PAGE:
Saddam execution angers pilgrims

Muslims on the Hajj outraged at the hanging on the first day of Eid.

    Muslims perform the symbolic stoning of the devil  to celebrate the first day of Eid al-Adha [EPA]

    Heightened security

     

    Security was already heightened during the Hajj season due to sectarian strife between Sunni and Shia Muslims in Iraq.

     

    Saddam, a Sunni, was admired by many for standing up to the US. Hajj authorities fear that his death could stoke tensions between Sunni and Shia pilgrims.

     

    "They are American collaborators, those in Iraq. They should be executed, not Saddam Hussein"

    Lebanese pilgrim

    "This is unbelievable. Things will not improve in Iraq now that Saddam is dead," a Syrian pilgrim said.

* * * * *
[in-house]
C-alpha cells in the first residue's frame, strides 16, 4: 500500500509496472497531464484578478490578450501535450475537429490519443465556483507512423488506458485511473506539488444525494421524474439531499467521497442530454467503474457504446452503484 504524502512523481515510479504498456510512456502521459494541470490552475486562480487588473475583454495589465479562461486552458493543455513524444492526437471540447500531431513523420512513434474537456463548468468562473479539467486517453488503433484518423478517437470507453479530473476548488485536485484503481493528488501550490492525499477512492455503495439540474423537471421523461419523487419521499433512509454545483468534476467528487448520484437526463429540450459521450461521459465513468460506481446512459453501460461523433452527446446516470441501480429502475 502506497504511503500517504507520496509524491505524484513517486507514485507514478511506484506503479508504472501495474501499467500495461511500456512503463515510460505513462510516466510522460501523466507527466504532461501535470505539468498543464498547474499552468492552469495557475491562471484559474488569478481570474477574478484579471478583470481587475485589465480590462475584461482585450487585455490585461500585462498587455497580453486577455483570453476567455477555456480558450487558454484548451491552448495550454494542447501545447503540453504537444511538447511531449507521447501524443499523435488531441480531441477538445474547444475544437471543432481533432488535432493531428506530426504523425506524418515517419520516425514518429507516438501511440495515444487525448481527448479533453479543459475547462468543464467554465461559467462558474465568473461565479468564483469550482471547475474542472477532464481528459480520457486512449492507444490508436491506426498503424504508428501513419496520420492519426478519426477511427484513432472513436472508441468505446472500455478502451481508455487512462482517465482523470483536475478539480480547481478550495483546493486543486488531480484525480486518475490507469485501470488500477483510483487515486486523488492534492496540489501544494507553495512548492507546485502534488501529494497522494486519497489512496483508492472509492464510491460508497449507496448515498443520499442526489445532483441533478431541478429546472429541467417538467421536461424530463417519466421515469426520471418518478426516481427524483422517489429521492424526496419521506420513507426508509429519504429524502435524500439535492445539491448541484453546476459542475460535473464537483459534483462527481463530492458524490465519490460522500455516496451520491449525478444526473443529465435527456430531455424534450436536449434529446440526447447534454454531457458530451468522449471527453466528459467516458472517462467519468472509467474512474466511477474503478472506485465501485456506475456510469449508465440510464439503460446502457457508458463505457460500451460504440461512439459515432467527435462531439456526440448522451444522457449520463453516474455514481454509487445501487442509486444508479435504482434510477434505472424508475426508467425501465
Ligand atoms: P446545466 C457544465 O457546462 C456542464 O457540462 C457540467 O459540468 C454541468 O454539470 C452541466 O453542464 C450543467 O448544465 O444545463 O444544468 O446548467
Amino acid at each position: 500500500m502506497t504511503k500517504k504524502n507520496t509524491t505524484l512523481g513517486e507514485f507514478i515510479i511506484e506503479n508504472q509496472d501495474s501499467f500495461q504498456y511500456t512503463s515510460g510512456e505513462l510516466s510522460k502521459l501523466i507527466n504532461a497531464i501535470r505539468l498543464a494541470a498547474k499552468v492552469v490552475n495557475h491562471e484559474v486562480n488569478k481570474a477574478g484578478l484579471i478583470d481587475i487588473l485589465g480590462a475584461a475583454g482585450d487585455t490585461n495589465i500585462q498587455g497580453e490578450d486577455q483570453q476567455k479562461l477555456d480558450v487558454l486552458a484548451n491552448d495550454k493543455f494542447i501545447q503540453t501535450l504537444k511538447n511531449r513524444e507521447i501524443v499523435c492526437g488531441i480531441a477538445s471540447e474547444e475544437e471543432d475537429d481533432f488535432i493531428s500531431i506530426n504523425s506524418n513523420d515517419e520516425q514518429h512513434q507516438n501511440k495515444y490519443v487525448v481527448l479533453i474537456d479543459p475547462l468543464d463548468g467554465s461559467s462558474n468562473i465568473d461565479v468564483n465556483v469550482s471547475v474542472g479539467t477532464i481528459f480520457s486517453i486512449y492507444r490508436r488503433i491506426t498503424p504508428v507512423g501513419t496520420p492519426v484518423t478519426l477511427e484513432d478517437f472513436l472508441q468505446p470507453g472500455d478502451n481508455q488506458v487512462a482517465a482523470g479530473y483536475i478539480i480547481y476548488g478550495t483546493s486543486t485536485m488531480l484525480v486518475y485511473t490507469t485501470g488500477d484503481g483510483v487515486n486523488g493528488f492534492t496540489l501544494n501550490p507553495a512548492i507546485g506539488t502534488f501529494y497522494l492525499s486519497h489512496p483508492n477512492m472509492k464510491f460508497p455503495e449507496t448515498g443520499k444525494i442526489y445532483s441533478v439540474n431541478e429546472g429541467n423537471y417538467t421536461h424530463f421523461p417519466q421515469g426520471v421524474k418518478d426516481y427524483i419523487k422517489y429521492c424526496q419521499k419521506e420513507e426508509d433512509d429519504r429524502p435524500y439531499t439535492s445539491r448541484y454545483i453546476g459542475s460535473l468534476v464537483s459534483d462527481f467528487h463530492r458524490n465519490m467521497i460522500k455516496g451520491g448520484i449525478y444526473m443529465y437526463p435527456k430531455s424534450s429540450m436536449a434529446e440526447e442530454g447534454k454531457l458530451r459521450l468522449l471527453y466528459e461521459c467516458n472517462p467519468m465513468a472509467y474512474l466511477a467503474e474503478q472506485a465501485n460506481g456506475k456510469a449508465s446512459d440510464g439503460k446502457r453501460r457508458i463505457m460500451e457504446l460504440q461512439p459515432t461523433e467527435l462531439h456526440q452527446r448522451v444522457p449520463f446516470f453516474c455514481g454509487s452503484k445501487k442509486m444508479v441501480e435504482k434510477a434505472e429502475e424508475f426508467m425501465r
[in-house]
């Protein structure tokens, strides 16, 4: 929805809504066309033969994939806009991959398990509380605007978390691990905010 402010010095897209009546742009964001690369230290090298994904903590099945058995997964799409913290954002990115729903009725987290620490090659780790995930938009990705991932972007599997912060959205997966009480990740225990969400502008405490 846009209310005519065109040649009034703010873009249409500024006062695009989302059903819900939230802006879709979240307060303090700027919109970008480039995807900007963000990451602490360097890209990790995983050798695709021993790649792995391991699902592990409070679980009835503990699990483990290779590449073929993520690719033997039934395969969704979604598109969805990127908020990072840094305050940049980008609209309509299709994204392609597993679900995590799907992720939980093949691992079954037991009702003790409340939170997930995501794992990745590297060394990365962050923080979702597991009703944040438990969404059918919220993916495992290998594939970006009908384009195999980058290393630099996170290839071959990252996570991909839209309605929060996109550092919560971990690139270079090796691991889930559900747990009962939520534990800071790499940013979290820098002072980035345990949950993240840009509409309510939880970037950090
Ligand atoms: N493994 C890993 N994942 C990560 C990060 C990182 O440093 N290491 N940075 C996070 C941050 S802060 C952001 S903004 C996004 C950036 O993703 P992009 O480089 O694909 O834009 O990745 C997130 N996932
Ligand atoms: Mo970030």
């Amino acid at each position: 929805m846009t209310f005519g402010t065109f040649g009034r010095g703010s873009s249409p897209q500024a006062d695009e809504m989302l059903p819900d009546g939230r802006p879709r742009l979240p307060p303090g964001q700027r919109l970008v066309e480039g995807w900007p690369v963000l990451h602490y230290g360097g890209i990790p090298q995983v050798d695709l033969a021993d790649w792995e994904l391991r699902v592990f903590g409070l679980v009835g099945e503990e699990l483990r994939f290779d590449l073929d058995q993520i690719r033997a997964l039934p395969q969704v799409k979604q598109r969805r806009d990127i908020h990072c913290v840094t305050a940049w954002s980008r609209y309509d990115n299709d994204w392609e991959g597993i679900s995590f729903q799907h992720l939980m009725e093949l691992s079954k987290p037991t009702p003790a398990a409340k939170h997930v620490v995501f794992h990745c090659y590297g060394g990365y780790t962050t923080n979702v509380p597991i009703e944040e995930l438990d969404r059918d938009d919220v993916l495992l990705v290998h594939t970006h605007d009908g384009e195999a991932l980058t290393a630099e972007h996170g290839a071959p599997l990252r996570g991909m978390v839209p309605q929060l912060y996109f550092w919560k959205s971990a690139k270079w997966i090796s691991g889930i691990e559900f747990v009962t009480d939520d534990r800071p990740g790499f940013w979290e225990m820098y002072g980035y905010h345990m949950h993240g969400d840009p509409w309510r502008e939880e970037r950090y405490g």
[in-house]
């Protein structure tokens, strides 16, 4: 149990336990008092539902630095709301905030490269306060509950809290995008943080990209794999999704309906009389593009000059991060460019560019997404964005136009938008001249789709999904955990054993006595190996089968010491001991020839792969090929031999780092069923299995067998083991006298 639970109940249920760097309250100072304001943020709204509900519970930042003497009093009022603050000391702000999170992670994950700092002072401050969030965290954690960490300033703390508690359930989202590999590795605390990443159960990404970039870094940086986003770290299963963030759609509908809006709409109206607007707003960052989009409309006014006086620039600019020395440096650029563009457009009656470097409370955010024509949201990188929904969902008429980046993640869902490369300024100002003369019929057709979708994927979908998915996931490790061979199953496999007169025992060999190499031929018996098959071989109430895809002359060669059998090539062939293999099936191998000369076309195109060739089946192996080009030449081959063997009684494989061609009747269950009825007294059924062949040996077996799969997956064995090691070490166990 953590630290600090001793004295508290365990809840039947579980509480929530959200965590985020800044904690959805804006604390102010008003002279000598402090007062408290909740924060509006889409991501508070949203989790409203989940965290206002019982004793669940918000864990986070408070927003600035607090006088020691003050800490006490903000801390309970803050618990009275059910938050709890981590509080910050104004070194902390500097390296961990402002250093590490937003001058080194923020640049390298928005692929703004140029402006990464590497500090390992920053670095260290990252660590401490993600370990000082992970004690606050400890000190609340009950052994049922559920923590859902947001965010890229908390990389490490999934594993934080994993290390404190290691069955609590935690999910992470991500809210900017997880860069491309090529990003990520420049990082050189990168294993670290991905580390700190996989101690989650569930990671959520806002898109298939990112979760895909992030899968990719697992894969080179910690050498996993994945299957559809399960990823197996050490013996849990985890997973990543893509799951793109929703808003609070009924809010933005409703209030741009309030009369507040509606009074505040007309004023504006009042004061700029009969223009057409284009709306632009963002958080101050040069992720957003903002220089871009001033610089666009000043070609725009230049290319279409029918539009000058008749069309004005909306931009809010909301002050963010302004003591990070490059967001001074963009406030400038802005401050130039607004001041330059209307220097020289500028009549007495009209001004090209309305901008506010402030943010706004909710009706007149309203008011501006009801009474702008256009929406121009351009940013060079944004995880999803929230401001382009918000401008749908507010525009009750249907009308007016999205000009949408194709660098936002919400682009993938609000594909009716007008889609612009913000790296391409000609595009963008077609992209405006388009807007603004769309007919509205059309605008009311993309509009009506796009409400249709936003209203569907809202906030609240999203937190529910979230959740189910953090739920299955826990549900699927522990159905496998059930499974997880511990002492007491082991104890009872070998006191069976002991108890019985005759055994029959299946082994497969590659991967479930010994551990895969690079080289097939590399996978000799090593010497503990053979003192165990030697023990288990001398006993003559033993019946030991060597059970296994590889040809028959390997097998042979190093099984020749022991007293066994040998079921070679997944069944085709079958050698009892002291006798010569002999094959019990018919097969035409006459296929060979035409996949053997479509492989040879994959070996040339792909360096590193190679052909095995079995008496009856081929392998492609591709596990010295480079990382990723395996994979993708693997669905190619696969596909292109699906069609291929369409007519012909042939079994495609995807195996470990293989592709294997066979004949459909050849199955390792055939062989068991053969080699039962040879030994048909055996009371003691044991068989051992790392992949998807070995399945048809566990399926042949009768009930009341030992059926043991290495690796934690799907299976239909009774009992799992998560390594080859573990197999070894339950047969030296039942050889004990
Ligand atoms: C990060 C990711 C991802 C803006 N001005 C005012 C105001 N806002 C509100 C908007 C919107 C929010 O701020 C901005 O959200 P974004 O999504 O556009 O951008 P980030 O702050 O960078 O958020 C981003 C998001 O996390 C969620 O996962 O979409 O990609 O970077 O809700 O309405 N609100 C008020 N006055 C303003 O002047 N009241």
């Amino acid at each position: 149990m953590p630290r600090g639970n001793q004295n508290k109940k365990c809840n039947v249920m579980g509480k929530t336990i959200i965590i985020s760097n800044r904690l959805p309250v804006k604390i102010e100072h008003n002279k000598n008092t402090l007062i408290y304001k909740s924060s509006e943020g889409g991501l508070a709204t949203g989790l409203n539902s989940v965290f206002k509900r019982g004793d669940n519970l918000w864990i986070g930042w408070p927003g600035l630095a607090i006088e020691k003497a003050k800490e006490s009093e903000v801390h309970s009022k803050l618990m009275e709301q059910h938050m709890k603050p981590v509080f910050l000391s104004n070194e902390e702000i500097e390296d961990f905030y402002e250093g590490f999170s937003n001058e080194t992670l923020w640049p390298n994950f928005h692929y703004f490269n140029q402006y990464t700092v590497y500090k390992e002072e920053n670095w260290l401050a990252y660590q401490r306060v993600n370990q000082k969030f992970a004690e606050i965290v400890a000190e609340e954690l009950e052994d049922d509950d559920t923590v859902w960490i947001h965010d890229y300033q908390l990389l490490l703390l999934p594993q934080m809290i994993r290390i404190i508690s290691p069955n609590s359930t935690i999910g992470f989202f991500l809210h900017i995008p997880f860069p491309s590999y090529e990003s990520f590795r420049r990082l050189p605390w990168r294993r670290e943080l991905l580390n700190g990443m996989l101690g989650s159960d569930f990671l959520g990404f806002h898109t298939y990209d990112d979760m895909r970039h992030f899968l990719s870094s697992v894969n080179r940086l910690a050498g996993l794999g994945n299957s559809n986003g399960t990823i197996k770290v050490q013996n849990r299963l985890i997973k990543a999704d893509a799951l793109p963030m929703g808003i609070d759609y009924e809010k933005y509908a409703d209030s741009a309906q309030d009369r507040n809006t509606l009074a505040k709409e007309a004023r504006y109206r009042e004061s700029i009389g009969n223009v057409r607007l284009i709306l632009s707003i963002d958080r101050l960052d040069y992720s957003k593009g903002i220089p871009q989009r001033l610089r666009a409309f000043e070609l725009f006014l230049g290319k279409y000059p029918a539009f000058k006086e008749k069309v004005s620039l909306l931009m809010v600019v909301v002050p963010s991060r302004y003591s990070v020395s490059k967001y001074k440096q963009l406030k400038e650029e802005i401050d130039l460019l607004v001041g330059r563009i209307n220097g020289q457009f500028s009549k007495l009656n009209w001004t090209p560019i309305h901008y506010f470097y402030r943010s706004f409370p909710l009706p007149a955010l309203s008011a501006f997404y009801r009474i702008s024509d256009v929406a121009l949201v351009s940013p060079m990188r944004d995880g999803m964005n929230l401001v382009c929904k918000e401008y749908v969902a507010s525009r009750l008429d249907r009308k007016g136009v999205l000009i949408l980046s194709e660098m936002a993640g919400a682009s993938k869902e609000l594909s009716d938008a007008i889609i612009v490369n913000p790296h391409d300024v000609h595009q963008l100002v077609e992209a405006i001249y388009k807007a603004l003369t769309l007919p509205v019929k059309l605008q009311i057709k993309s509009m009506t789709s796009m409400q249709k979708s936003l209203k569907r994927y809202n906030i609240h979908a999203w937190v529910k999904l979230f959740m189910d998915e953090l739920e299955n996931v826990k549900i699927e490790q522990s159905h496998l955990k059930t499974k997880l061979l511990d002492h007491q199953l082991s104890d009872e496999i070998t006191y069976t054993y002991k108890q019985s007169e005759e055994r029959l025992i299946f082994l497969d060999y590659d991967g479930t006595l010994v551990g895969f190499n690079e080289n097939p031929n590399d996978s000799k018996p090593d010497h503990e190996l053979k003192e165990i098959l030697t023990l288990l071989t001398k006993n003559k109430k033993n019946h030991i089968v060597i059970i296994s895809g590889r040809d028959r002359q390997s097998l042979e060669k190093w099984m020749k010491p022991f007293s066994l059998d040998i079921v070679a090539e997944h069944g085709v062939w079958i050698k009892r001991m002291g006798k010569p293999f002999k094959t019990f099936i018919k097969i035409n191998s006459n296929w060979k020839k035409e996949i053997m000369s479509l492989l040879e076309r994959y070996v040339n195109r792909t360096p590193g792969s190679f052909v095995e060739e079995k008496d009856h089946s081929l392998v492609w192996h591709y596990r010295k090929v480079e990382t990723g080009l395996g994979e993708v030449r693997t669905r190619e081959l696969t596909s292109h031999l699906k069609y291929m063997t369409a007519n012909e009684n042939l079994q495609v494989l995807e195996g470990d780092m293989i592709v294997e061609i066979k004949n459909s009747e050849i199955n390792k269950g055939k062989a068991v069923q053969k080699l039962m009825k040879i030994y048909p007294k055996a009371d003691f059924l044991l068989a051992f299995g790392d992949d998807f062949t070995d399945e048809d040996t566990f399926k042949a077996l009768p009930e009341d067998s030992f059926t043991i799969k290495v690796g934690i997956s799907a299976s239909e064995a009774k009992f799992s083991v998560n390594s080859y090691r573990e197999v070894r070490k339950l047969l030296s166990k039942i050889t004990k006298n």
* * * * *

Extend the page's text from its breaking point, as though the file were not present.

"There will be more violence and more Arab anger towards the West."

     

    Retaliation

     

    For some Iraqi Kurds, the execution was a "fair decision" regardless of timing, though it has dashed hopes of justice for crimes against them.

     

    Saddam was due to face charges against Iraqi Kurds during a second trial in what is known as the Anfal, or "spoils of war", campaign. This was due to resume next month.

     

    Angered by Saddam's execution, many Arabs have said that the Iraqi government, which backed the US invasion in 2003, should have been tried, not Saddam.

     

    "They are American collaborators, those in Iraq. They should be executed, not Saddam Hussein," a Lebanese pilgrim said.

     

    "Saddam Hussein is the most honourable of all of them. He is the most honourable Arab. They will go to hell, he will go to heaven."

    SOURCE: Al Jazeera and agencies.


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